Buttermere to Braithwaite - 8.6m, 2440ft asc, 2539 desc, 2h17m
This CP gave me the required pickup, it was suprisingly busy for the middle of the night in an event for about 150 people that lasted over 100m. There seemed to be at least 20 here - Buttermere's first rush hour. The warm mushroom soup and roll went down well as well as a few sweeter snacks. I thought for a moment Mark was having and adverse "gut" reaction to the event as he rushed outside following a hot drink. He was ok moments later, probably just drank a couple of hot drinks too fast and overloaded the stomach.
We rolled out of the village hall with a few others to be almost immeadiately called back as we missed the turn off into Ghyll Wood. We followed a small group on the single path forest track, just once having to climb after taking a low path we shouldn't have and getting to a dead-end near the beck. We emerged from the wood and ran along the bottom of a bracken clad hill right and a gill left. The group in front had pulled away a bit and once again missed the turning. Sensing it wouldn't be obvious I had GPS in hand to confirm the narrow left fork through foliage up the hill as I approached. The guys ahead were out of site and earshot but eventually realised their error and tracked back up a steep part of this hill. My navigation strategy was working out better than most, bouying me again.
I was moving well on the countouring narrow paths around Whiteless Breast (titter) and Bleak Rigg. I had a chat with another runner who had been following close. It turned out he knew this section of course well so I figured I'd try and keep close on the next few miles into the unknown. We were run-walking on a gradually upwards path on a mostly slight gradient with peaks to left and drop down bank into beck on right. Other groups joined us as we dropped down to cross several becks and gills. A bit of sub-contious safety in numbers bringing there pace along maybe. Up ahead when not blocked by the hill flank we could see a string of headtorch lights along the valley, climbing gradually higher on this great contouring path that I must revisit in day.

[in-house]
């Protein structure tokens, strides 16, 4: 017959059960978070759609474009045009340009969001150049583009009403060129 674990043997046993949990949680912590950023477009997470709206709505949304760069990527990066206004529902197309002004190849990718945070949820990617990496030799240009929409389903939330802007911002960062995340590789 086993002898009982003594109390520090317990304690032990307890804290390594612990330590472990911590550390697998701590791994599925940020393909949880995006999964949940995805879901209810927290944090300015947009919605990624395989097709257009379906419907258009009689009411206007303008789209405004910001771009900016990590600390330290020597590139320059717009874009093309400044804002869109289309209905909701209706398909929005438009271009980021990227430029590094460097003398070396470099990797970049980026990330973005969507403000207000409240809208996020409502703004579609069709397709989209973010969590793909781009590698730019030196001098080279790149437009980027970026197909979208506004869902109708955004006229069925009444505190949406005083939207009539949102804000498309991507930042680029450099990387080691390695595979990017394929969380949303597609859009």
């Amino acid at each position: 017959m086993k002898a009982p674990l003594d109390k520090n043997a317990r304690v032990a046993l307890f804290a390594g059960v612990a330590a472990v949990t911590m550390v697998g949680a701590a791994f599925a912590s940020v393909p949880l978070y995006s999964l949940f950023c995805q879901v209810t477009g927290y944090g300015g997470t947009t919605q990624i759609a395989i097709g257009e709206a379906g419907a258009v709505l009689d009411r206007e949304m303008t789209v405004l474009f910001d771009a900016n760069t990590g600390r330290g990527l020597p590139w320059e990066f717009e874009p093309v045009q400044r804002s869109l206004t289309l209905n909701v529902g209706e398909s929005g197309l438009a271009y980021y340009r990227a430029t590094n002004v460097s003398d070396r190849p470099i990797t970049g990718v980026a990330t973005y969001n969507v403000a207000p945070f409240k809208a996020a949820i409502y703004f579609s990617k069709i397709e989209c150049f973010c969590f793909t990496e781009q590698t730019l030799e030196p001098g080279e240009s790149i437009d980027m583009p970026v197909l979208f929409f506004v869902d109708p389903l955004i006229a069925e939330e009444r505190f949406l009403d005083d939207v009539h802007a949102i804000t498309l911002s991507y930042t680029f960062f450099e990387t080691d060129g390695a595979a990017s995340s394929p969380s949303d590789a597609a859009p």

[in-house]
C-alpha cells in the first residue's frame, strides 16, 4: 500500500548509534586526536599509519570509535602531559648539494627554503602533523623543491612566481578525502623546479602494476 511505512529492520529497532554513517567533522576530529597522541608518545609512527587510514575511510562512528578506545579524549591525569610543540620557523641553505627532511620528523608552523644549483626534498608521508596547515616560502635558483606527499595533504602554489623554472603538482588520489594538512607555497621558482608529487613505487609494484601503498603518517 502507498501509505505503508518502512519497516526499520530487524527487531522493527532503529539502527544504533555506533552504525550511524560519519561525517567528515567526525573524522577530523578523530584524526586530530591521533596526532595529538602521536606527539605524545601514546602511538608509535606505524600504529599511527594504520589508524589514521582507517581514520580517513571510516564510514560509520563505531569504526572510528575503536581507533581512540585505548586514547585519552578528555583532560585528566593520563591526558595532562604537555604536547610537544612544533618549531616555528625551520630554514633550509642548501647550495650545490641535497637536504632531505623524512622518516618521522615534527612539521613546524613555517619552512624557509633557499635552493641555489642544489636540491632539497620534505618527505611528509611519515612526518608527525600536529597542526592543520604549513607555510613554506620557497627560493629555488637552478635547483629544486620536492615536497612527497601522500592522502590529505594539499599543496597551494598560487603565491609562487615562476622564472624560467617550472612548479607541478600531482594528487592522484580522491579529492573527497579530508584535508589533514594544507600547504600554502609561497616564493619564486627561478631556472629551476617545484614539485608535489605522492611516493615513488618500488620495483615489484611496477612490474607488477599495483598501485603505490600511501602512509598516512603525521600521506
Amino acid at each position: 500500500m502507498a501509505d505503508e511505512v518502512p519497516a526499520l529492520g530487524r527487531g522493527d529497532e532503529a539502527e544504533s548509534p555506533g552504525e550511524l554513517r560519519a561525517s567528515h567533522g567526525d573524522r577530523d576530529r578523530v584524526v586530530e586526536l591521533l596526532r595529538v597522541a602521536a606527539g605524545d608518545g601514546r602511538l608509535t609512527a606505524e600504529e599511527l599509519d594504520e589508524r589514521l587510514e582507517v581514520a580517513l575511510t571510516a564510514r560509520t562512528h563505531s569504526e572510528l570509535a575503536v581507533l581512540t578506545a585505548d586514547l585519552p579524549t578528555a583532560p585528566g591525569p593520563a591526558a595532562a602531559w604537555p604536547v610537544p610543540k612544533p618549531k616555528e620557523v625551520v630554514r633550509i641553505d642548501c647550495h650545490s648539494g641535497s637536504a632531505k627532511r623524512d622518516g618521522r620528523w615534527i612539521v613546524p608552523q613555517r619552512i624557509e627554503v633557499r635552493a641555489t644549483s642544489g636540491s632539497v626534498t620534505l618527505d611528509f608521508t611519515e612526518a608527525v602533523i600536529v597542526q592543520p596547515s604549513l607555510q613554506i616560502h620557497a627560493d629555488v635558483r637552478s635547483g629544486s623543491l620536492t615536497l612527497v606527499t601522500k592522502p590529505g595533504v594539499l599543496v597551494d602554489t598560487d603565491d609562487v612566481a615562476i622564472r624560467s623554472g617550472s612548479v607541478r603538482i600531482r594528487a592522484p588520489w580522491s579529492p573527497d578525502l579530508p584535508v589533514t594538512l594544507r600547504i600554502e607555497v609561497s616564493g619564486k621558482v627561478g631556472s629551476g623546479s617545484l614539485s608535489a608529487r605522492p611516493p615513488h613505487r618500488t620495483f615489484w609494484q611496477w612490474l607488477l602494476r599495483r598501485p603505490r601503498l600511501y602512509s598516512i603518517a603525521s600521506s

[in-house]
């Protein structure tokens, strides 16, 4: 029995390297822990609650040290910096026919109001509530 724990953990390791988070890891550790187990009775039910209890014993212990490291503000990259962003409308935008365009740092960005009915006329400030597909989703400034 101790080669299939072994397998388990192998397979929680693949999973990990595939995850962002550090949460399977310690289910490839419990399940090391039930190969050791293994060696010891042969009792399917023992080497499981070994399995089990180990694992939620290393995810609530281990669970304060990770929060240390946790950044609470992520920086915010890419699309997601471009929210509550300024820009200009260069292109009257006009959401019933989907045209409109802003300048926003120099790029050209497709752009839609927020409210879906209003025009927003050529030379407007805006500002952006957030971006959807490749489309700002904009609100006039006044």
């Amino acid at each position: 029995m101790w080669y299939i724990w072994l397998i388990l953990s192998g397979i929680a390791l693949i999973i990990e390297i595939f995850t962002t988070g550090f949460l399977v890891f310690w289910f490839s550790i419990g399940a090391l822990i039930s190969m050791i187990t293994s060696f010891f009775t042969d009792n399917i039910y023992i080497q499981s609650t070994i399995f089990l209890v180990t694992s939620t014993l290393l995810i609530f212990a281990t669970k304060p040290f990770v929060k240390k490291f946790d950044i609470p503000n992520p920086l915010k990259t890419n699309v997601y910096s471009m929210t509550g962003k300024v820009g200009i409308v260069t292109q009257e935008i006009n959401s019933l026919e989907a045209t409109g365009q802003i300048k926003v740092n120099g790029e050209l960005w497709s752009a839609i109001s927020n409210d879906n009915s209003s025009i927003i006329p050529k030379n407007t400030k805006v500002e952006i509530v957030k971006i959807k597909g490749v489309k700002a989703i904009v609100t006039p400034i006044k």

The path was very narrow and I think there were a few stumbles. I think Mark had more than average, he wasn't sure why as we were both moving along at good pace and not too much effort. I chatted to another guy who'd done all sorts of challenges and who seemed to have deemed this his last one... for a while, until a build-up of aches and issues could be sorted. I sure hope he completed it, a fitting peak after many years of adventuring.
The continuous accent eventually ran dry as we climbed out of the valley via Sail Pass (deja vu?) and then started to descend contouring around the other side. Initially steeply with a terrifying drop to the right to warn off any overexuberence. We down-dulated along awhile, but the stage highlights were mostly done now. The group we were in didn't believe me when I speculated that the settlement of lights ahead was probably Braithwaite. In truth, it did seem too soon after the slow progress I'd adjusted to on the previous stage. But then we descended onto road, a footpath and then the silent, centre of Braithwaite and our first major food stop - early breakfast. 33.9m - 9h41m
Braithwaite to Blencathra centre - 8.2m, 1548ft asc, 905 desc, 2h39m
Pasta with tomato sauce, rice pudding, coca-cola, hot drinks, cakes, sandwiches and pringles were all on offer here in the comfortable and well lit Church hall. After a good fill Mark and I were off into the warm night again. I'd felt pretty rough when I'd recce'd the route starting here on one of the hottest days of the summer not so long ago. I already felt better today, the smooth tarmac outa town a nice change and some "money in the (pace) bank". I could even turn my headtorch off along the well lit A66.